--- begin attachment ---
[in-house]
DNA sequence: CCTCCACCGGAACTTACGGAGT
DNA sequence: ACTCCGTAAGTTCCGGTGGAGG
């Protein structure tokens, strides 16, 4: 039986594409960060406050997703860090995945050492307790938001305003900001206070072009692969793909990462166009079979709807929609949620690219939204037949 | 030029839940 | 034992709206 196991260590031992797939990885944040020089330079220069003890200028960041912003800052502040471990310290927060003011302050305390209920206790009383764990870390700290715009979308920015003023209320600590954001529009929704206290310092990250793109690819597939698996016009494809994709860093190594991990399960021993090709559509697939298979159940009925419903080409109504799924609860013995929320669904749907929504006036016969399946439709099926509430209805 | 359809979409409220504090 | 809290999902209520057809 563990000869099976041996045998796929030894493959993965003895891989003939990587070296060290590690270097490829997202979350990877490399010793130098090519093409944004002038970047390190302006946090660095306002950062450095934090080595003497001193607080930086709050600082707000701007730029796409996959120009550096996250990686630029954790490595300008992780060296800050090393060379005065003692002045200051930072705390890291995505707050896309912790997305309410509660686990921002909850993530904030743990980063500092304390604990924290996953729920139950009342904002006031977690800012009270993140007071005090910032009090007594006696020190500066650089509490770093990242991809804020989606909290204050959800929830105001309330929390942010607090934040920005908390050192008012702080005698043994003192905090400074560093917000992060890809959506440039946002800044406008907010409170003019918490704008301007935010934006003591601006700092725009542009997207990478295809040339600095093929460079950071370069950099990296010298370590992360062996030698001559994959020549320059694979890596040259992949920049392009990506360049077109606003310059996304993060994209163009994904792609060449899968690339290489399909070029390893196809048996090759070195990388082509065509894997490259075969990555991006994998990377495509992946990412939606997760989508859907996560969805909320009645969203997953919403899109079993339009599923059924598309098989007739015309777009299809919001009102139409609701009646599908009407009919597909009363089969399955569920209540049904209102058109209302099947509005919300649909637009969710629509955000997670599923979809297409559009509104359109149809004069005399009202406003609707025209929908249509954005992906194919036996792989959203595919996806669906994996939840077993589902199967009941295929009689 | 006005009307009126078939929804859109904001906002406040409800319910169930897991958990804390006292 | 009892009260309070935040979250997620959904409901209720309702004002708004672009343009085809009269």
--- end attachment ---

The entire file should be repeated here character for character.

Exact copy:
[in-house]
DNA sequence: CCTCCACCGGAACTTACGGAGT
DNA sequence: ACTCCGTAAGTTCCGGTGGAGG
């Protein structure tokens, strides 16, 4: 039986594409960060406050997703860090995945050492307790938001305003900001206070072009692969793909990462166009079979709807929609949620690219939204037949 | 030029839940 | 034992709206 196991260590031992797939990885944040020089330079220069003890200028960041912003800052502040471990310290927060003011302050305390209920206790009383764990870390700290715009979308920015003023209320600590954001529009929704206290310092990250793109690819597939698996016009494809994709860093190594991990399960021993090709559509697939298979159940009925419903080409109504799924609860013995929320669904749907929504006036016969399946439709099926509430209805 | 359809979409409220504090 | 809290999902209520057809 563990000869099976041996045998796929030894493959993965003895891989003939990587070296060290590690270097490829997202979350990877490399010793130098090519093409944004002038970047390190302006946090660095306002950062450095934090080595003497001193607080930086709050600082707000701007730029796409996959120009550096996250990686630029954790490595300008992780060296800050090393060379005065003692002045200051930072705390890291995505707050896309912790997305309410509660686990921002909850993530904030743990980063500092304390604990924290996953729920139950009342904002006031977690800012009270993140007071005090910032009090007594006696020190500066650089509490770093990242991809804020989606909290204050959800929830105001309330929390942010607090934040920005908390050192008012702080005698043994003192905090400074560093917000992060890809959506440039946002800044406008907010409170003019918490704008301007935010934006003591601006700092725009542009997207990478295809040339600095093929460079950071370069950099990296010298370590992360062996030698001559994959020549320059694979890596040259992949920049392009990506360049077109606003310059996304993060994209163009994904792609060449899968690339290489399909070029390893196809048996090759070195990388082509065509894997490259075969990555991006994998990377495509992946990412939606997760989508859907996560969805909320009645969203997953919403899109079993339009599923059924598309098989007739015309777009299809919001009102139409609701009646599908009407009919597909009363089969399955569920209540049904209102058109209302099947509005919300649909637009969710629509955000997670599923979809297409559009509104359109149809004069005399009202406003609707025209929908249509954005992906194919036996792989959203595919996806669906994996939840077993589902199967009941295929009689 | 006005009307009126078939929804859109904001906002406040409800319910169930897991958990804390006292 | 009892009260309070935040979250997620959904409901209720309702004002708004672009343009085809009269």